Rodney Yee's Power Yoga: Total Body Workout. This is my favorite DVD to do on Sunday afternoons. It's long - over an hour - and it builds as it goes, so you don't really want to do it unless you have enough time to do the whole thing.
This is not at all a fast workout, but it gets pretty strenuous by the end, as he has you hold various standing poses and, eventually, full upward bows. I would recommend doing one of his beginner DVDs first if you haven't done yoga before, but Yee is great at verbal cuing, and once you know what the poses are, you don't have to look up at the screen much to see what you need to do (which is good when you're upside down).
What I really love about this is the symmetry. You do something on the right, and then you do it on the left. Then you go back to center and put every part of you straight again. Over and over. And every move is done to completion; it's a great remedy for that frequent, harassed feeling of never getting to spend enough time on your tasks to do them thoroughly and well. Here, for an hour, you get to do things thoroughly and well, with your body. I find that very soothing.
There isn't a lot of yoga philosophy in this one, so it's easy for me to take the physical instruction and not worry about spiritual instructions I might disagree with. Whenever Yee says anything about emptying or surrendering the mind, I just use the Jesus prayer ("Lord Jesus, have mercy on me") instead. I would warn that I think following the instructions to empty or surrender your mind is a very bad and dangerous idea (what, after all, might enter into that empty space you make?). Instead, invite the Lord in to the relaxed, meditative space these exercises can help produce.* But if you're comfortable taking what's good while tossing what's useless, you will find a lot of good to take with this DVD. Yee's instruction is excellent and this vigorous workout is, paradoxically, one of the most relaxing things I do all week.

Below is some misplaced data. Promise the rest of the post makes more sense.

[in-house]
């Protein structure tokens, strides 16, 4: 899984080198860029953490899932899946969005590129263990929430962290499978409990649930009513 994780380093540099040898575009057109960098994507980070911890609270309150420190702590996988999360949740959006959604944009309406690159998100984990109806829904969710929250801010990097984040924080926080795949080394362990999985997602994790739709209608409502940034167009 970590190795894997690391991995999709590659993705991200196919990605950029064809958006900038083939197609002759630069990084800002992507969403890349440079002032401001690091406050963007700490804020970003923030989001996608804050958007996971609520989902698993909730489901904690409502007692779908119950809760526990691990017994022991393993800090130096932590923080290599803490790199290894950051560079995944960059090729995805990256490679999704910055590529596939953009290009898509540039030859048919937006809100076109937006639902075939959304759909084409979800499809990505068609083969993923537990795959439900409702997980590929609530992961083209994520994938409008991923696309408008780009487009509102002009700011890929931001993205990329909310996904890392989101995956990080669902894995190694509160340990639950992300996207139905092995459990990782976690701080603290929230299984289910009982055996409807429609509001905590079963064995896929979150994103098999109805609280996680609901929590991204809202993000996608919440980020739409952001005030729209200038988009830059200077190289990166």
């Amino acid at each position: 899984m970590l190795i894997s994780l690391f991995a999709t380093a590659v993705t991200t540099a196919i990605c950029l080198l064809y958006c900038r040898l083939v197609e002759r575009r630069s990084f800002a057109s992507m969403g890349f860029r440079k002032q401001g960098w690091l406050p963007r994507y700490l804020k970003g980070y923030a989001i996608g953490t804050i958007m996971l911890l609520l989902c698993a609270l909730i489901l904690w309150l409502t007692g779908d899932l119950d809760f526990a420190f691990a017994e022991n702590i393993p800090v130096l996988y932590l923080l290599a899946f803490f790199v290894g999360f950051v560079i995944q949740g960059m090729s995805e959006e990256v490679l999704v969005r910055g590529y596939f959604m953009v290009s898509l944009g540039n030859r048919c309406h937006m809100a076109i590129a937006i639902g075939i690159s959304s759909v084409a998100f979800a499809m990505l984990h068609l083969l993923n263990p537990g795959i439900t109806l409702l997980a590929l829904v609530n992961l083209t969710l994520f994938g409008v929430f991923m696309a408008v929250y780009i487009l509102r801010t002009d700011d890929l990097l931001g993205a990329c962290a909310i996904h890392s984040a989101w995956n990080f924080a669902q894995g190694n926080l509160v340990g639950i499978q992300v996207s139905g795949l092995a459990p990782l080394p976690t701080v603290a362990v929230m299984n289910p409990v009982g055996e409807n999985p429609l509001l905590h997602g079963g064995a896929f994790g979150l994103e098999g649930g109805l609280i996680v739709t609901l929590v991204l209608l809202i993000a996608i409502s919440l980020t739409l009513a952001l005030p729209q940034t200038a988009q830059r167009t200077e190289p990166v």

Here's a video clip from the DVD:
Peace of Christ to you,
*I know there's a lot of debate over whether Christians can do yoga, and I think it's only rational to acknowledge that it comes from an opposing religious tradition. (I also imagine some yogis would argue that I'm not really doing yoga if I reject the spiritual component.) For what it's worth, my take is that it's been a normal thing in Christian history to take what we see as good from other traditions under the belief that all good is God's good (see Aquinas using Aristotle as an example of this). I think you can take what's good in yoga - and the practitioners have certainly tapped into something true about the mind-body connection in human beings - and use it in a Christian way.